Omniscient Point of View
‘‘An Outpost of Progress’’ is told through an omniscient, or ‘‘all-knowing,’’ point of view. With an omniscient narrator, the reader can be given insight into the thoughts of many different characters, rather than just a single viewpoint character. For example, the story begins by providing a glimpse of the world through Makola’s perspective, but later reveals the thoughts and feelings of Carlier, Kayerts, and—at the end—the director of the trading company. The narrator also offers insights into the thoughts of the village chief Gobila, as well as an explanation for the general discontent and illness among the company workmen at the station. An omniscient narrator may also provide information that does not come directly from any character. For example, the narrator notes that the physical appearance of both Kayerts and Carlier changes dramatically during their first five months at the station, but neither man notices the change in the other. The narrator also provides a small amount of background information about the previous station agent, who is dead and buried before the story begins.
‘‘An Outpost of Progress’’ contains numerous examples of irony. Irony is a literary device where the author deliberately creates a disparity between what is said and what is meant, or where the author reveals crucial information to readers that is not revealed to one or more characters. The first type is known as verbal irony, while the second type is called dramatic irony. Foremost among the many examples of verbal irony in the story is its title. The author sets the reader’s expectations by describing the station as an ‘‘outpost of progress’’ but quickly reveals the description to be entirely untrue. The main station house is filthy and unkempt: ‘‘The plank floor was littered with the belongings of the white men; open half-empty boxes, torn wearing apparel, old boots; all the things dirty, and all the things broken, that accumulate mysteriously round untidy men.’’ The station chiefs make no effort to improve anything while they are there, though the director has given them a list of projects to complete. The men themselves seem not to progress but to regress, losing the basic social skills and courtesy that allowed them to exist in society.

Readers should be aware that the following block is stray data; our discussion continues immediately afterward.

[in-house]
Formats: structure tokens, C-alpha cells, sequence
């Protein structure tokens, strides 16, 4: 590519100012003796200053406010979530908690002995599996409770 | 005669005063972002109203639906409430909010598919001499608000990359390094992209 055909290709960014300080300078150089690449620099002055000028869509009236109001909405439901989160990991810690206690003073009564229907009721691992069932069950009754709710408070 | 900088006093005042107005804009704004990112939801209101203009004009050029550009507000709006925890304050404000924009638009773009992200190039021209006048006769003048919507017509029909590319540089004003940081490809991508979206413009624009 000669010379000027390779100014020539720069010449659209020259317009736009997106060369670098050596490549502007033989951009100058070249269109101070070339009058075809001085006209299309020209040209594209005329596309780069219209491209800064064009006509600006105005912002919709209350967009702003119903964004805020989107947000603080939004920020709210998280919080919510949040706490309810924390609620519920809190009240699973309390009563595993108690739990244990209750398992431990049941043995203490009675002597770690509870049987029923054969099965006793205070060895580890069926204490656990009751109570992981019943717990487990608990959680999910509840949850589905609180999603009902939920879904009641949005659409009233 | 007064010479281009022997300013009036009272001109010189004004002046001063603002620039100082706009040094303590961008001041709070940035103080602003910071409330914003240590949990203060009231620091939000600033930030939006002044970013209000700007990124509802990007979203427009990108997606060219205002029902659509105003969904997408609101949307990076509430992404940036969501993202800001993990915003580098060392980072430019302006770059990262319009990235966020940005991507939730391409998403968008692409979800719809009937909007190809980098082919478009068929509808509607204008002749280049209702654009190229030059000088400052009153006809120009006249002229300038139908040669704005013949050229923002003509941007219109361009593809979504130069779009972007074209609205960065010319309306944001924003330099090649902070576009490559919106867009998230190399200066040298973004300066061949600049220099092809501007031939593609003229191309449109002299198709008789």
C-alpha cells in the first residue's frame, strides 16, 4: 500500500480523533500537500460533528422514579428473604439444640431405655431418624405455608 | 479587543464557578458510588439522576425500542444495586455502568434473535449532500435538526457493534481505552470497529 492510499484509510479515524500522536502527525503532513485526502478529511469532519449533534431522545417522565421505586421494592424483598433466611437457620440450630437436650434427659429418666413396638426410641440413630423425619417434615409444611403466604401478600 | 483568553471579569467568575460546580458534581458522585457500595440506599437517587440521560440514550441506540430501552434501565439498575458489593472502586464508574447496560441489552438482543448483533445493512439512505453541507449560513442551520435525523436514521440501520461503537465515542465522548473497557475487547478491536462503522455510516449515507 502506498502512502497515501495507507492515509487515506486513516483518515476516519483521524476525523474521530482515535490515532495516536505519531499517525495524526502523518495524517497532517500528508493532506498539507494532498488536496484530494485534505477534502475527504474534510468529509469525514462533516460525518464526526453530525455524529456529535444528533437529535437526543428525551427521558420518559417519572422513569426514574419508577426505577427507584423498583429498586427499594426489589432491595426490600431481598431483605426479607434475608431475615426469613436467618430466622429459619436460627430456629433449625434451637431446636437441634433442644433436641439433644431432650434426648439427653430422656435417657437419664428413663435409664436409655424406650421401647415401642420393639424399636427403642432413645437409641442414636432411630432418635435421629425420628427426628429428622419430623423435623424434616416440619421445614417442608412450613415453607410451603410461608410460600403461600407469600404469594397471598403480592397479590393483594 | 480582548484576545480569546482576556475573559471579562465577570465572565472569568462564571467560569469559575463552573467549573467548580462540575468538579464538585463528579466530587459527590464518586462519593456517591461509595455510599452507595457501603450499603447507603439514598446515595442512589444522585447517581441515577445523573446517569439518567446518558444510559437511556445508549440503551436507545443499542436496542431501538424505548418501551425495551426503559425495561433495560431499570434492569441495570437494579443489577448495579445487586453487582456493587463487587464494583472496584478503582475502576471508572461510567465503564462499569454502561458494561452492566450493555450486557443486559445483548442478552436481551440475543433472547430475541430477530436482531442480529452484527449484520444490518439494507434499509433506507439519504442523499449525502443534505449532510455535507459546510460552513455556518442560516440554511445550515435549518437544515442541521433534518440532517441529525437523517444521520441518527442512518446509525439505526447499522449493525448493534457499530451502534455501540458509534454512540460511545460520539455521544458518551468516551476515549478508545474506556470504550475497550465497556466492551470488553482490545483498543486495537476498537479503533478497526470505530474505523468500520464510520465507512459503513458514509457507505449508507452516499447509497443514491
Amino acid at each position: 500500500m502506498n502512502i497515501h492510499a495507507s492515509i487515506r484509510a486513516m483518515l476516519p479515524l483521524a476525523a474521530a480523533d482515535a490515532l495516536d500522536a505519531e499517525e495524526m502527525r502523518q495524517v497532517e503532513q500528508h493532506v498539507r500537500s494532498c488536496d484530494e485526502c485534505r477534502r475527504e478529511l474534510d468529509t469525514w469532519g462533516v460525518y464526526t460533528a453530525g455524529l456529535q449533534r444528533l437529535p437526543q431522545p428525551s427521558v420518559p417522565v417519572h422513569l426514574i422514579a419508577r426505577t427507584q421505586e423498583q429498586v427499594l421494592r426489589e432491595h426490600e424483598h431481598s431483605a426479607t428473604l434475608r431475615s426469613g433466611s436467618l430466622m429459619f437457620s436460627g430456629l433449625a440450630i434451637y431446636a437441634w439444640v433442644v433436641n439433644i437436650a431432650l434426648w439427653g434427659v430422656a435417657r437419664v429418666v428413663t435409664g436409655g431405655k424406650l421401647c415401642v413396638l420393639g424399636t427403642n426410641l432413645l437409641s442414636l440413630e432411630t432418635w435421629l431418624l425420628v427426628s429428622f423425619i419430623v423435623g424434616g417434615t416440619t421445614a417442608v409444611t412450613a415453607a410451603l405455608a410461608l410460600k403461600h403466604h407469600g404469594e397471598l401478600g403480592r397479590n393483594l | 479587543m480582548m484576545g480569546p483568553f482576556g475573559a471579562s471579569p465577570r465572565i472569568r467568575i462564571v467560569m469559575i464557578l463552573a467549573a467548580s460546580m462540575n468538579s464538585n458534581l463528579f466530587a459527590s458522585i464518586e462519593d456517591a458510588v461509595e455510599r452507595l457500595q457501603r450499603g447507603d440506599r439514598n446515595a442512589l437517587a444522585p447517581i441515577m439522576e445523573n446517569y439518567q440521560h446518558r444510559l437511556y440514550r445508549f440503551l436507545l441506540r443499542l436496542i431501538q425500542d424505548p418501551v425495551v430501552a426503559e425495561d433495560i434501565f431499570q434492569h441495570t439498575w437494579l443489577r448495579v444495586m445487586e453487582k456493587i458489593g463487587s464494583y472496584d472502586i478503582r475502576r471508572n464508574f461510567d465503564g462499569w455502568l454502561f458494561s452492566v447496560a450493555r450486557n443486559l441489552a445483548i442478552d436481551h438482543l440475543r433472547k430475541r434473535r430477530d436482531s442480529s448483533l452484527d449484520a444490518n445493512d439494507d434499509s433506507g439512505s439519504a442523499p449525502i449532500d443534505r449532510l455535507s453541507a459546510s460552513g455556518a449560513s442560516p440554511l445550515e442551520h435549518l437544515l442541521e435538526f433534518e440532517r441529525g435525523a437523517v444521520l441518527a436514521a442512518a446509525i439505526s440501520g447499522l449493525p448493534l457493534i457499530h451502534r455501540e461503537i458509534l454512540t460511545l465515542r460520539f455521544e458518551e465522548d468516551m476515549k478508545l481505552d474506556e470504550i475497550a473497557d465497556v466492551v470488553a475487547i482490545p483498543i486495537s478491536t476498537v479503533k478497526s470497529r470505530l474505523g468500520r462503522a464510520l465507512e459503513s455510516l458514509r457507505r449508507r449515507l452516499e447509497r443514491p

Similarly, at the end of the story, the narrator refers to the trading company as ‘‘the Great Civilizing Company (since civilization supposedly follows trade),’’ even though the opposite has proven to be the case over the course of the tale. In reality, trade brings nothing to the locals but death and treachery. No attempt is even made to help ‘‘civilize’’ them, and the natives’ profits from trade consist of what Carlier refers to as ‘‘rubbish’’ and ‘‘rags.’’
Dramatic irony also appears in the story, such as when the narrator reveals that the steamer has been delayed due to complications with another boat, and that the director is busy supplying his more important trading stations first. Kayerts and Carlier only know that the boat is long overdue and have no idea when— or if—it will return for them.
Sara Constantakis – Short Stories for Students – Presenting Analysis, Context & Criticism on Commonly Studied Short Stories, vol. 31, Joseph Conrad, Published by Gale Group, 2010